Man knows not his time
A forgotten hero of the cold war died on July 19, according to the UK's Sunday Telegraph. Born in 1936, Alexander Ginzburg worked as a journalist, theatrical producer, and lathe operator and became one of the Soviet Union's most prominent dissenters. He was the father of samizdat, the art of producing secret, self-published magazines. He battled Soviet authorities throughout the 1960s and 1970s and was imprisoned for five years. Mr. Ginzburg was eventually exiled to the United States, in a prisoner exchange. He worked for Aleksandr Solzhenitsyn and maintained a fund that used royalties from Solzhenitsyn's book The Gulag Archipelago to help political prisoners. He was also part of a group investigating Soviet compliance with the Helsinki accords, a 1975 human-rights agreement. Mr. Ginzburg settled in Paris and continued working for the dissident cause. His wife Irina, who had supported his efforts even while he was imprisoned, survives him, along with their two sons.
A cool invention turns 100
Dallas, 97°; Boise, 98°; Phoenix, 103°; Denver, 96°; Wichita, 94°. This summer marks the centennial of one of history's most important inventions-air conditioning. Back in 1902, Willis Haviland Carrier invented a system to cool, clean, and dry air. His idea was originally designed to cool the ink in printing presses. Carrier figured out that he could cool air by blowing it through coils full of cold water. For decades, the invention was little used except as a luxury or a curiosity. As late as 1960, only 12 percent of the nation's homes were air-conditioned. But once it caught on, it spread fast. Some complain that air conditioning stripped America of some cultural charm. Carrier's invention has brought people indoors, away from their old porches and closer to the TV set. Downtowns have sprung upward with giant skyscrapers sealed in glass largely to protect the artificial climate inside. Still, few doubt-especially those in the sweltering cities listed-that air conditioning has saved lives, protecting people from dangerous heat waves.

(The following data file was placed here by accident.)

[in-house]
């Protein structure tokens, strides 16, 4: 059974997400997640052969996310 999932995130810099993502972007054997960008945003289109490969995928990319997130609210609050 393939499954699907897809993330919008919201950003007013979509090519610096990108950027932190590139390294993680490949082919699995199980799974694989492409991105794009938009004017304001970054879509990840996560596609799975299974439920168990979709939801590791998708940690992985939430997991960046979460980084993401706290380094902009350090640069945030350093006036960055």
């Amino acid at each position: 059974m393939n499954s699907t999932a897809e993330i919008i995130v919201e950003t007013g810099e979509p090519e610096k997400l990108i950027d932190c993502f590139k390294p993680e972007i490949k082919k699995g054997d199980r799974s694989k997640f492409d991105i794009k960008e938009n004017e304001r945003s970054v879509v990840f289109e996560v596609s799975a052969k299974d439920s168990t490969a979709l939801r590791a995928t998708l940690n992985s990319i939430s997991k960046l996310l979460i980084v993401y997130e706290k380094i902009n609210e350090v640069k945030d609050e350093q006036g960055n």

It's back to business for Florida abortionist James Pendergraft. An appeals court last month overturned his conviction for extortion, mail fraud, and conspiracy, although a business associate's perjury conviction still stands. Dr. Pendergraft's run-in with the law began when he sued the Marion County government, claiming it wasn't doing enough to protect one of his clinics from protesters. County officials considered the suit part of an extortion plot: that Dr. Pendergraft and his real estate advisor, Michael Spielvogel, expected them to pay the pair to close up shop. Soon the doctor became the defendant. Prosecutors claimed Dr. Pendergraft and Mr. Spielvogel concocted a web of lies in an attempt to extort millions of dollars from the county, and both were convicted and sentenced to over three years in prison. Dr. Pendergraft appealed, and a three-judge panel ruled that his original lawsuit was not sufficient to merit an extortion charge. Yet the panel upheld a perjury conviction against Mr. Spielvogel for falsely telling the FBI that the chairman of the Marion County Board of Commissioners had threatened violence against Dr. Pendergraft's clinic. Dr. Pendergraft seems anxious to put the matter behind him and resume terminating unborn children. "I'm just looking forward to getting back to work," he told the Ocala Star-Banner.